Łoś’s theorem says that if k is an ordered field and $k^\lambda/\mathcal U = F$ is any ultrapower of k, then for every formula $\varphi$ that is true in k, $\varphi$ is true in F as well (and if this conclusion holds, then we say that k and F are elementarily equivalent). Note carefully that elementary equivalence is weaker than isomorphism (indeed, by Łoś’s theorem, $\mathbb R$ is elementarily equivalent to the nonstandard reals, which are nonarchimedean).

To prove Łoś’s theorem, we use induction on the complexity of $\varphi$. For so-called “atomic formulae”, those that can be expressed without use of $\neg$, $\implies$, or $\exists$, this is an easy “almost everywhere” argument. For negation, notice that if $\varphi = \neg\psi$, then $\psi$ is true almost everywhere iff $\varphi$ is false almost everywhere by the inductive hypothesis. Similarly for implication. For quantification, assume $\varphi = \exists x \psi$. If $\varphi$ is true in k, then there is an $a \in k$ be such that a satisfies $\psi$. So the map which is constantly a satisfies $\psi$ by the inductive hypothesis. On the other hand, if $\varphi$ is true in $k^\lambda/\mathcal U$, then find a map $A \in k^\lambda/\mathcal U$ satisfying $\psi$. Then there is a $a$ in the image of $A$ which satisfies $\psi$, since $A$ satisfies $\psi$ almost everywhere. This proves Łoś’s theorem.

We are almost done. The problem is that if we choose any ultrapower of $\mathbb R$, we have not accomplished anything. In fact if we take $\mathbb R^\omega/\delta_0$, then the map $x \mapsto (x, x, \dots)$ is an isomorphism $\mathbb R \to \mathbb R^\omega/\delta_0$, so we have not shown the existence of infinitesimals. This is why we assumed that the ultrafilter $\mathcal U$ was free.

To prove that a free ultrafilter exists, we define a filter $\mathcal F$ to be a measure on a subalgebra $\Sigma_{\mathcal F}$ of $2^\omega$ valued in {0, 1}, and declare that a filter is free if it is not atomic. Clearly the filter which sends finite sets to 0 and cofinite sets to 1 is non-atomic, so one exists. We order filters by saying that $\mathcal F \leq \mathcal G$ if there is an inclusion of algebras $\Sigma_{\mathcal F} \subseteq \Sigma_{\mathcal G}$, and $\mathcal F$ agrees with $\mathcal G$ if they agree whenever both are defined, just like in the proof of the Hanh-Banach theorem. By taking limits we see that the supremum of filters is a filter. Now we apply Zorn’s lemma to the space of free filters, which is easily seen to be an ultrafilter.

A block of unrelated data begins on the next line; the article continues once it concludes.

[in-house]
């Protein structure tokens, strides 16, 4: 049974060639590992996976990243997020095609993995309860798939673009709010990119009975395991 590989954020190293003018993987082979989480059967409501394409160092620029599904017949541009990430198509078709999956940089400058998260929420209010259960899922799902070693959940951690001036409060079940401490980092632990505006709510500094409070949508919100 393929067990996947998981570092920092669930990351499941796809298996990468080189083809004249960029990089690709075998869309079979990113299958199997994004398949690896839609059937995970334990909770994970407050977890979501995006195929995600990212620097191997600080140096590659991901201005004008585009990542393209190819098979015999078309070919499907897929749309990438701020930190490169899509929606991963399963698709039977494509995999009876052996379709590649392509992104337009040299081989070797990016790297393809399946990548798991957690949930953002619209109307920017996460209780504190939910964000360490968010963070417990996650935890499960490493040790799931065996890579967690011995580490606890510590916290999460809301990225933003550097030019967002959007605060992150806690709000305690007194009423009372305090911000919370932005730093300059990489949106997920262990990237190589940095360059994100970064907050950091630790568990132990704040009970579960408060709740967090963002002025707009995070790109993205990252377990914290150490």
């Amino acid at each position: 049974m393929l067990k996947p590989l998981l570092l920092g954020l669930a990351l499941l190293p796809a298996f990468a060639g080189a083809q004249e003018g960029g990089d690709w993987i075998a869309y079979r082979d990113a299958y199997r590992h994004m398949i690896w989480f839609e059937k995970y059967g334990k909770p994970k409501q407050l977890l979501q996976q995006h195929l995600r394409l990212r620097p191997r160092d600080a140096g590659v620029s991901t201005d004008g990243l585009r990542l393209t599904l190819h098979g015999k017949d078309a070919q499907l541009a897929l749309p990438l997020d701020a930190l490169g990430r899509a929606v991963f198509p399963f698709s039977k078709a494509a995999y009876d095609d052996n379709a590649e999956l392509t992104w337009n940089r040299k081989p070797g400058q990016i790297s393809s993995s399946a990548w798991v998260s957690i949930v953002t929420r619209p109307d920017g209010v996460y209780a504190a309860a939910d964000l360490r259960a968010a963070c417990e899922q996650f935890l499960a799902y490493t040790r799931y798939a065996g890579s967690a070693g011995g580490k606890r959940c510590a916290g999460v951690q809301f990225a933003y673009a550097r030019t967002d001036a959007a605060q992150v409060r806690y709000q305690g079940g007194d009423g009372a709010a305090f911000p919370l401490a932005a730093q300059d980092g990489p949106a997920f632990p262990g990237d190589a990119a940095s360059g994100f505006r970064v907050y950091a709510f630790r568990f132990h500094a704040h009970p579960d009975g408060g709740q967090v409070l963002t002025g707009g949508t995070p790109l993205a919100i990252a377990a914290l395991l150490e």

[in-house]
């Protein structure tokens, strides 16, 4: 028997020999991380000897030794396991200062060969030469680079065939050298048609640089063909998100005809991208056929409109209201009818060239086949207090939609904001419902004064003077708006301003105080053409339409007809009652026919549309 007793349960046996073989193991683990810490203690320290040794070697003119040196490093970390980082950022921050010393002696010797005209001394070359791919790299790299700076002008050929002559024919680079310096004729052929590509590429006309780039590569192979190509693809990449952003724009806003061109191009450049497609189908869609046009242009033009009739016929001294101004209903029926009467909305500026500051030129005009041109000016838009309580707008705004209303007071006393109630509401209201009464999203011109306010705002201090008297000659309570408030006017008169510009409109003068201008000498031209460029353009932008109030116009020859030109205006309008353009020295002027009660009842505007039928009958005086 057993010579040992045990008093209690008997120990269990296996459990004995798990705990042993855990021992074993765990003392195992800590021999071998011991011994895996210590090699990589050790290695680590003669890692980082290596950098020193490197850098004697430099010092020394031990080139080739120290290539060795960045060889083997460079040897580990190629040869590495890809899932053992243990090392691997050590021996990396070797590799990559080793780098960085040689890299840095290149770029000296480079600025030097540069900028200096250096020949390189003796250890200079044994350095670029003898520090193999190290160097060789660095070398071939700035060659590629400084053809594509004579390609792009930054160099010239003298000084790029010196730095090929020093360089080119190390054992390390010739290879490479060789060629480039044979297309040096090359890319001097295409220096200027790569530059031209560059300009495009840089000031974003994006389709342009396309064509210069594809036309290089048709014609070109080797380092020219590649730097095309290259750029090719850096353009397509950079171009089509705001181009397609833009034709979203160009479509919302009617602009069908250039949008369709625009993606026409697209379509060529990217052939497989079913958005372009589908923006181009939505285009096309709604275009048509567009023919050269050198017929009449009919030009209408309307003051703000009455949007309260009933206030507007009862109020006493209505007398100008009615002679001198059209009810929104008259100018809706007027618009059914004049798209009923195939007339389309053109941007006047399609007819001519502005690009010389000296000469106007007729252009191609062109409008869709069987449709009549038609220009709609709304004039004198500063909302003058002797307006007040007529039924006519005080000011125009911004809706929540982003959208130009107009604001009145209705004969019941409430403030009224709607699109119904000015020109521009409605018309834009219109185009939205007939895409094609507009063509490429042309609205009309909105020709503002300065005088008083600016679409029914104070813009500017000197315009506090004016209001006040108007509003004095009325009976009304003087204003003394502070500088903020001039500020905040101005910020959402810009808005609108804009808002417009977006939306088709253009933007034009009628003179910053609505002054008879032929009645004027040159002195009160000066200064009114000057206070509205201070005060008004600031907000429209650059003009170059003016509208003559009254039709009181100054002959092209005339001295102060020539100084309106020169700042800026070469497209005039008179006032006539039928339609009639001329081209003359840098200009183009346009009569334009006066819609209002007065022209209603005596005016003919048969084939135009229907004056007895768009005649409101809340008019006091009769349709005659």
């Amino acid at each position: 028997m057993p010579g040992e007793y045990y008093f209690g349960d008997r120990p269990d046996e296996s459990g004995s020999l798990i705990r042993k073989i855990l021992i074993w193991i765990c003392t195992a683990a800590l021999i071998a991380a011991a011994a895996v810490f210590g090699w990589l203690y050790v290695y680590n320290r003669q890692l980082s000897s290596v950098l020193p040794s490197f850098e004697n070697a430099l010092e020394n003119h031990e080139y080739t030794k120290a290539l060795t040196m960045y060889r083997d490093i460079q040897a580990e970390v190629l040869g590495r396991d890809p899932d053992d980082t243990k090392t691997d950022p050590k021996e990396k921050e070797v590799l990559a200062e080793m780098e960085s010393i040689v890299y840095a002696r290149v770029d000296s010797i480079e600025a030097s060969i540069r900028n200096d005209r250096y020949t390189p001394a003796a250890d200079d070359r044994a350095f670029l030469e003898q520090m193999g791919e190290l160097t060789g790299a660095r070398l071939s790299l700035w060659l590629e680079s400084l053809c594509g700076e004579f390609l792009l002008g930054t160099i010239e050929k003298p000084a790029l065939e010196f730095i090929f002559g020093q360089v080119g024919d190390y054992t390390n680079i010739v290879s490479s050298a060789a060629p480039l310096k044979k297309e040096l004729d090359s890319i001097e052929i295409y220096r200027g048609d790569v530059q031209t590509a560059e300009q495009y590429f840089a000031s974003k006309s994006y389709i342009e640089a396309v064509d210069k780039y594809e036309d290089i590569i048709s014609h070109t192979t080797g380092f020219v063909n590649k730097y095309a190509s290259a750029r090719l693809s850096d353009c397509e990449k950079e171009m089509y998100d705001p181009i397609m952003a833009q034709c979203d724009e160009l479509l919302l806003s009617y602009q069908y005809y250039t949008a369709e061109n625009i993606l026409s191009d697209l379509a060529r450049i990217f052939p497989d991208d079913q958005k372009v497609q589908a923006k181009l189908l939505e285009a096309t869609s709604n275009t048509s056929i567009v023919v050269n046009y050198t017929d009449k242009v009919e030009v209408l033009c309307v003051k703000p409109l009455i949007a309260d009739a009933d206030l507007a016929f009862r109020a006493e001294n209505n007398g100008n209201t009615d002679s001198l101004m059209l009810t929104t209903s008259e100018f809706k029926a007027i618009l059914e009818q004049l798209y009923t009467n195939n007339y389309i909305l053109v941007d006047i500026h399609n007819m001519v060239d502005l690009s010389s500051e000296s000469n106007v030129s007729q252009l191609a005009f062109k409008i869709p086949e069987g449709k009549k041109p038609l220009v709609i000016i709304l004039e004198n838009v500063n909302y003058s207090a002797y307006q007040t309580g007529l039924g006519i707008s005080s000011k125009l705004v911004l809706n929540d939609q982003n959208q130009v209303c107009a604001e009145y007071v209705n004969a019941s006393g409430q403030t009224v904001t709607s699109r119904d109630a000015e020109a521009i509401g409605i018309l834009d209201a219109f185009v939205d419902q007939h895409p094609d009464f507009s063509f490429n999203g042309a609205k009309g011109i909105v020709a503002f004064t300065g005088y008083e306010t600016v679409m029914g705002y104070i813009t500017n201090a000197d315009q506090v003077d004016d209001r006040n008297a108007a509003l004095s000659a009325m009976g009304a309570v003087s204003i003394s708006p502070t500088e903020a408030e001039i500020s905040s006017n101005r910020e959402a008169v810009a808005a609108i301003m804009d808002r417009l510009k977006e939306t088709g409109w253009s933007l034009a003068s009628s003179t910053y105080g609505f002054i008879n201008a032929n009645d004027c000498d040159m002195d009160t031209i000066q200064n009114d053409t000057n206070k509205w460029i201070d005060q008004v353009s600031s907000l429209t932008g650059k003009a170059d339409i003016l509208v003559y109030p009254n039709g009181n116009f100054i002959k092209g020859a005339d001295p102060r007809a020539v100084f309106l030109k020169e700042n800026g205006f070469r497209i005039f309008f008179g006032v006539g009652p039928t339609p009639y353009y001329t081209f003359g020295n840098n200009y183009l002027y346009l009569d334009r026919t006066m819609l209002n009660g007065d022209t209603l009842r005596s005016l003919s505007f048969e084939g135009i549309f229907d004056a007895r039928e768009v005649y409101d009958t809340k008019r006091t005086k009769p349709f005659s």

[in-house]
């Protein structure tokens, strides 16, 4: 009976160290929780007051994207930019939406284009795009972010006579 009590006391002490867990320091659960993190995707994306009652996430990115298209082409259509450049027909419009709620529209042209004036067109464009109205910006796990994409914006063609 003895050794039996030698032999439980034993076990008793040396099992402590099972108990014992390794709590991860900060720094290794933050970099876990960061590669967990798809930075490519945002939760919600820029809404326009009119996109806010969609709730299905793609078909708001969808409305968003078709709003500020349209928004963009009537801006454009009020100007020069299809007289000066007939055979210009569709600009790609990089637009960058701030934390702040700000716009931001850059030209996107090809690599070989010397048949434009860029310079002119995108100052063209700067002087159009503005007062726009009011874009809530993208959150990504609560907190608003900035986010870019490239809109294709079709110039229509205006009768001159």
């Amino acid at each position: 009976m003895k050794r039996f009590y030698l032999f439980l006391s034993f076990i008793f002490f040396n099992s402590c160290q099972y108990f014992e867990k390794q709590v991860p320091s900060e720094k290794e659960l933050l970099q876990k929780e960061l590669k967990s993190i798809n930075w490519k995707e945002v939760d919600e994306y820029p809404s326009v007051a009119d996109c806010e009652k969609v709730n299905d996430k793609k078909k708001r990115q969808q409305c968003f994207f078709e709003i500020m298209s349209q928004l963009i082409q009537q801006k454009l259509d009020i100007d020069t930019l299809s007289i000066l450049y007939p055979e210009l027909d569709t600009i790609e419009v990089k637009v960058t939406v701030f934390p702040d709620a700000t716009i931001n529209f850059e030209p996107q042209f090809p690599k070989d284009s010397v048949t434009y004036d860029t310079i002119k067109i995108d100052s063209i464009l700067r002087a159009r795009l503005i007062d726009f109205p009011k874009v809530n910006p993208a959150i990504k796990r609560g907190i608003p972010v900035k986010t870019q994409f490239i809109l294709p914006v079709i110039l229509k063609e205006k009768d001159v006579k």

(Unimportant aside: The existence of a $\omega$-additive free ultrafilter on $2^\omega$ is a very special property of $\omega$. It is not true for $\mathbb R$ or most other infinite sets. In fact, if $\lambda$ is uncountable and has a $\lambda$-additive free ultrafilter on $2^\lambda$, we say that $\lambda$ is a measurable cardinal. The existence of a measurable cardinal cannot be proven from the axioms of set theory, and in fact is much stronger than the consistency of said axioms.)

Now if $\mathcal U$ is a free ultrafilter, then the ultrapower $\mathbb R^\omega/\mathcal U$ is by definition the ordered field of nonstandard real numbers. By Łoś’s theorem, any statement which does not require quantifying over infinitely many reals or over sets of reals and is true in $\mathbb R$ is still true in $\mathbb R^\omega/\mathcal U$. Moreover, the reals embed in $\mathbb R^\omega/\mathcal U$ by the map $x \mapsto (x, x, \dots)$. On the other hand, the sequence $(1, 1/2, 1/3, 1/4, \dots)$, descends to an positive element $\varepsilon$ of $\mathbb R^\omega/\mathcal U$ which is smaller than any standard real number, since it is smaller than any standard real number almost everywhere. So we do have infinitesimals, and the inclusion $\mathbb R \to \mathbb R^\omega/\mathcal U$ is not an isomorphism, as desired.